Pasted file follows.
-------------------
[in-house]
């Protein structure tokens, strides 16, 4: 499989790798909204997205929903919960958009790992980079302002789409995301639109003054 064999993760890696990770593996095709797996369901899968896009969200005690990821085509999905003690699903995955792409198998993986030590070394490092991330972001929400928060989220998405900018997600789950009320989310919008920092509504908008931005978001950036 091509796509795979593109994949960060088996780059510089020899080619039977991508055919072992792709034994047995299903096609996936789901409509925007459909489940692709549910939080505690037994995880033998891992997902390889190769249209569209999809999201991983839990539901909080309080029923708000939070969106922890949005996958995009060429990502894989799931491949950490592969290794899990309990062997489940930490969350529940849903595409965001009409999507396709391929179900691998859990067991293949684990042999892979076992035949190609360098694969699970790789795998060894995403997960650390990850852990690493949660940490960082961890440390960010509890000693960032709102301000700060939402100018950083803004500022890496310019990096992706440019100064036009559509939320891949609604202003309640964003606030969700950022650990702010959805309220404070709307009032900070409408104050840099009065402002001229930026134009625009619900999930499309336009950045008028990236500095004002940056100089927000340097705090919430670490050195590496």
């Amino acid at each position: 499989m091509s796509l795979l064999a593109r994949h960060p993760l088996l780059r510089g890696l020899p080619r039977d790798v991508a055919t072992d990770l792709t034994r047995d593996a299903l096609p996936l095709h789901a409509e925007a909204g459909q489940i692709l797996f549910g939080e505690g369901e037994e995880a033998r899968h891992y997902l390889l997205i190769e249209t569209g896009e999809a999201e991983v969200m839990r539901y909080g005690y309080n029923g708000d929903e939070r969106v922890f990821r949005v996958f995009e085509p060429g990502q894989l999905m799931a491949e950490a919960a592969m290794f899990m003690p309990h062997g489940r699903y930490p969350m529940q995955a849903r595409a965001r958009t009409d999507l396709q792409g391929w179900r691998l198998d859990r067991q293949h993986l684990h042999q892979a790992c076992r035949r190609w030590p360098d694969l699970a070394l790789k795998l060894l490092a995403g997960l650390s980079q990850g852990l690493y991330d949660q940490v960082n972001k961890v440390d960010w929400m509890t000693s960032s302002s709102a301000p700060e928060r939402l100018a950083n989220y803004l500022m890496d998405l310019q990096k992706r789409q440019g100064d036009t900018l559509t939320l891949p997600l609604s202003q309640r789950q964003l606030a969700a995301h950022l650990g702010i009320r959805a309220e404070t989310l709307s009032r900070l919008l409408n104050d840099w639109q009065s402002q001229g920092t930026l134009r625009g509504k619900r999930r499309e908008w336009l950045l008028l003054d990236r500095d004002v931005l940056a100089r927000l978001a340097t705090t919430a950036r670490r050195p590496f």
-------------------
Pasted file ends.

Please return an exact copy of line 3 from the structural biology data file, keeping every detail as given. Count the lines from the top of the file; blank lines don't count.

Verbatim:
């Amino acid at each position: 499989m091509s796509l795979l064999a593109r994949h960060p993760l088996l780059r510089g890696l020899p080619r039977d790798v991508a055919t072992d990770l792709t034994r047995d593996a299903l096609p996936l095709h789901a409509e925007a909204g459909q489940i692709l797996f549910g939080e505690g369901e037994e995880a033998r899968h891992y997902l390889l997205i190769e249209t569209g896009e999809a999201e991983v969200m839990r539901y909080g005690y309080n029923g708000d929903e939070r969106v922890f990821r949005v996958f995009e085509p060429g990502q894989l999905m799931a491949e950490a919960a592969m290794f899990m003690p309990h062997g489940r699903y930490p969350m529940q995955a849903r595409a965001r958009t009409d999507l396709q792409g391929w179900r691998l198998d859990r067991q293949h993986l684990h042999q892979a790992c076992r035949r190609w030590p360098d694969l699970a070394l790789k795998l060894l490092a995403g997960l650390s980079q990850g852990l690493y991330d949660q940490v960082n972001k961890v440390d960010w929400m509890t000693s960032s302002s709102a301000p700060e928060r939402l100018a950083n989220y803004l500022m890496d998405l310019q990096k992706r789409q440019g100064d036009t900018l559509t939320l891949p997600l609604s202003q309640r789950q964003l606030a969700a995301h950022l650990g702010i009320r959805a309220e404070t989310l709307s009032r900070l919008l409408n104050d840099w639109q009065s402002q001229g920092t930026l134009r625009g509504k619900r999930r499309e908008w336009l950045l008028l003054d990236r500095d004002v931005l940056a100089r927000l978001a340097t705090t919430a950036r670490r050195p590496f």